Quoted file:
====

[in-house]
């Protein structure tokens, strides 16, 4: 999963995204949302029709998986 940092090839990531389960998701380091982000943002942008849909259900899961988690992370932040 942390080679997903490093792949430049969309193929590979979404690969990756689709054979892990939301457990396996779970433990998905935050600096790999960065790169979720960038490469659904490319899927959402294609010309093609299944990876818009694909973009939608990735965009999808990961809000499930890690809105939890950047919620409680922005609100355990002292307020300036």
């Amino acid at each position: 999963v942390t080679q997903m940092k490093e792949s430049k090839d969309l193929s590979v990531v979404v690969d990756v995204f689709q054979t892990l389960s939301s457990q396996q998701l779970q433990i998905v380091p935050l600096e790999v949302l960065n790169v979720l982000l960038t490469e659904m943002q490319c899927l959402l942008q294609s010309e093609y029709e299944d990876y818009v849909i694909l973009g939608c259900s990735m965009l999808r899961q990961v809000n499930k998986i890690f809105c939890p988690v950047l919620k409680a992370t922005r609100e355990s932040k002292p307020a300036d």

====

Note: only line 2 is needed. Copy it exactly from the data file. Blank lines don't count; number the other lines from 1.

């Protein structure tokens, strides 16, 4: 999963995204949302029709998986 940092090839990531389960998701380091982000943002942008849909259900899961988690992370932040 942390080679997903490093792949430049969309193929590979979404690969990756689709054979892990939301457990396996779970433990998905935050600096790999960065790169979720960038490469659904490319899927959402294609010309093609299944990876818009694909973009939608990735965009999808990961809000499930890690809105939890950047919620409680922005609100355990002292307020300036």